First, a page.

Tips for traveling with an anxious child

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Traveling with children can be a stressful time for everyone. Mom may be afraid of forgetting something important, she may be worried about her flight being delayed and she probably worries about her children being loud and bored, thus disturbing others and having dirty looks and judgment thrown her way.


If that wasn’t enough to worry about, if mom has an anxious child, it can be even worse. Children often marvel at airplanes and the idea of ​​flying, but when the time comes, they may be afraid of being so high. The noise can be overwhelming and their lack of knowledge of how an aircraft stays in the air can add to their anxiety.

Moms want their kids to be comfortable, and they don’t want them to go through periods of stress or discomfort, but mom also knows they have to travel. Whether they’re going to a family reunion or a fun family adventure, they need to get their kids on the plane and make it as comfortable as possible. They can with these 10 tips for traveling with anxious children.

RELATED: 7 activities to keep kids busy during the flight

ten Prepare, prepare, prepare

The best thing to do is to prepare your children. According to Anxious Toddlers, things can feel scary when we feel like we have no control or don’t know what to expect, and the best way to work around this is to prepare for them as much as possible. As soon as you book that flight, tell them about the flight and how it works. Read books, watch movies, or anything else to interest them.

9 Non-stop entertainment

If you’re traveling with kids, they’ll probably get bored very quickly, and the key to keeping them calm is to keep their minds busy at all times. Go to the dollar store and stock up on small toys, books, and portable crafts. The more they have to do, the less they will think about how scared they are.

8 write a story

It’s a unique idea that can work very well. According to Child Mind Institute, spend time with your child and write a children’s book about your journey. Ask your child to be the star and write about what you will do on your trip. Have them draw the pictures, and it’s a fun way to review your trip and what they can expect.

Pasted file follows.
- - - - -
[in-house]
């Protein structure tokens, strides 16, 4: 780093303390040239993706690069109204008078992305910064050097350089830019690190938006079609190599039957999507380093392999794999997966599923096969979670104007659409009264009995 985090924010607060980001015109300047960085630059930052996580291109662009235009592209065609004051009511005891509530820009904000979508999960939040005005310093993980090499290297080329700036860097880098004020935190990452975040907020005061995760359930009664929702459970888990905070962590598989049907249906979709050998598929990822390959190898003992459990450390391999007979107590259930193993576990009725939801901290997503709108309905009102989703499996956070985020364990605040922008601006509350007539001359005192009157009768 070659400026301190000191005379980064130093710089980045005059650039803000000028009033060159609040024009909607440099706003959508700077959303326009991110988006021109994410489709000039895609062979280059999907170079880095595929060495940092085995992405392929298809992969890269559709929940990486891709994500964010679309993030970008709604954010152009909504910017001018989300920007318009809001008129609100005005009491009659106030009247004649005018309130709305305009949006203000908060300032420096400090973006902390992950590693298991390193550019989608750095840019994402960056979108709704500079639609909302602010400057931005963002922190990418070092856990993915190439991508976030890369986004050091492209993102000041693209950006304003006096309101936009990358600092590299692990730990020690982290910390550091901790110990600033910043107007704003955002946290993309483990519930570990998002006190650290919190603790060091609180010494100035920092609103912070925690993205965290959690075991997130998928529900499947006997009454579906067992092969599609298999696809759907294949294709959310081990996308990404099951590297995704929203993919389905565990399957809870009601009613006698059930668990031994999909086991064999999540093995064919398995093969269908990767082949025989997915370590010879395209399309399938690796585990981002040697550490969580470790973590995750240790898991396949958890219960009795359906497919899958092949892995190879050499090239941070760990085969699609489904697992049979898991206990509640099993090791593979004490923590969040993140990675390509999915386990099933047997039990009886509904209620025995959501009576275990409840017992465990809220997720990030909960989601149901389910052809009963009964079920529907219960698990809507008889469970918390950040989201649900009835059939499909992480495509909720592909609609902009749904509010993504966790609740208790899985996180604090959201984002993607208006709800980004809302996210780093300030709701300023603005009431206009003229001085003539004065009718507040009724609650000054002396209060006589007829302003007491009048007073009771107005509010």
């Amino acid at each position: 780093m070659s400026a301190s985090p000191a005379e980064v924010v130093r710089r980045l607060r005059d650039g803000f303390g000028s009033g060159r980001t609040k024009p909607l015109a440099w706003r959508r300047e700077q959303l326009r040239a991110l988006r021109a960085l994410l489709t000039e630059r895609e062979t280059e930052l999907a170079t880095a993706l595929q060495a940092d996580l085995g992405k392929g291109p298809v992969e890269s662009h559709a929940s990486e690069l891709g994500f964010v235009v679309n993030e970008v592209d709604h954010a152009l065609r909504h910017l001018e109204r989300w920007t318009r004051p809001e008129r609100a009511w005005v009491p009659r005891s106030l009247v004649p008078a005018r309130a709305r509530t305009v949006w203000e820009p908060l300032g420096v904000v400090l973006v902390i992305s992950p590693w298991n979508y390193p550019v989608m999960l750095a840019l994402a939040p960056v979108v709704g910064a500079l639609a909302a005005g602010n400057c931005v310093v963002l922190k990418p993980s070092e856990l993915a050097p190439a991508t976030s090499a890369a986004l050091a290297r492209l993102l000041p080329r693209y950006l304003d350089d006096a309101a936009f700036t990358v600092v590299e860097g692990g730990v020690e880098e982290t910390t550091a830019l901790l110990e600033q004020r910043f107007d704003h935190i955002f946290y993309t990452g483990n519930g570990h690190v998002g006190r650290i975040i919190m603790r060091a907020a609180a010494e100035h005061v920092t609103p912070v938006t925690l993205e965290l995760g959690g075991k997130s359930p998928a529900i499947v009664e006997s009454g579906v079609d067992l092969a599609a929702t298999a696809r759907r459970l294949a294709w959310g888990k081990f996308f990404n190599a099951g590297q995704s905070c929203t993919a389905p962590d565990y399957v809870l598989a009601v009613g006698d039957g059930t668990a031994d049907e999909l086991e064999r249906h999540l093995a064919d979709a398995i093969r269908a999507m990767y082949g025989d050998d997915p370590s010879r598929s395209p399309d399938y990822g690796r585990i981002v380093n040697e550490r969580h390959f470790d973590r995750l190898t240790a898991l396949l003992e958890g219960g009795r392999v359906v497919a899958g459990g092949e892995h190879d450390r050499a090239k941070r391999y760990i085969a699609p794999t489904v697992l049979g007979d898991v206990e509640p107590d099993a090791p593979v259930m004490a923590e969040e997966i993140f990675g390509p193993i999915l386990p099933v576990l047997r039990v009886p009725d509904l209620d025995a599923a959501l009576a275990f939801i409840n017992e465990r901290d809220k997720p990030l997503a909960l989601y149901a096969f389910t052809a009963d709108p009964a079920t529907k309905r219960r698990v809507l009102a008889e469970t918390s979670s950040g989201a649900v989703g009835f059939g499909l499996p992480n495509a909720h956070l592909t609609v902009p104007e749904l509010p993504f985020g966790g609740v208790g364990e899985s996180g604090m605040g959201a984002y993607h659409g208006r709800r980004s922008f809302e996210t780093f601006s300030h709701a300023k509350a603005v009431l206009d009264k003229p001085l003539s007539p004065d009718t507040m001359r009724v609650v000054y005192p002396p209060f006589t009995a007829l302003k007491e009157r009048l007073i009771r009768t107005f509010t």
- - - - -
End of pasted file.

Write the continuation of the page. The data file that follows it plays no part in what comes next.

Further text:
seven Comfort items

There are a lot of things to remember when packing, but if your child is anxious, there is one thing you don’t want to forget, and that is your child’s comfort element. According to The Chaos And The Clutter, this could be the element that allows them to cross the flight. It could be something they are already attached to or something you buy specifically as a “flying buddy”.

6 Let them have their own bag

If you want to make sure your child is as involved as possible (which is part of the preparedness strategy), consider leaving their own small backpack. They can pack it themselves with something they like, snacks or whatever they think they need.

5 Expect it to go wrong

Although it’s usually not helpful to focus on the negatives, it can be useful in this case. Mom should always prepare for a meltdown and have strategies in mind for what to do when it happens. These can be ways to distract him or prepare special treats to help him calm down. Whatever works for her child.

4 Ask for help

Airports and airlines are here to help, and they want to make sure your experience is fun and relaxing. Don’t be afraid to ask for help if you need it with your child. Maybe they could talk to your kid, show them the cockpit, or give them some cool flying coloring pages. Even if the answer is no, it doesn’t hurt to ask.

3 Watch how much you change

In the weeks leading up to the trip, try not to change your child’s routine or comfort items too much. If they are already feeling anxious, adding more changes may be too much for them. Try to keep your life fairly regular for a while.

2 Screen time is your friend

Even if you try to limit the screen time your child has at home, now is not the time to worry about your child’s screen time. That might mean bringing their tablet with you or letting them watch a movie on the plane. It can give them something to look forward to and something to distract them from.

1 Calm your fears

If you’re an anxious flier, you’re going to have to work on that. Our children can understand our feelings, and if we are afraid or anxious, they will probably understand that, and it can add to their fears.. Work on some strategies for yourself, like deep breathing and distractions to help you.

Sources: Anxious Toddlers, Child Mind Institute, Chaos and Clutter

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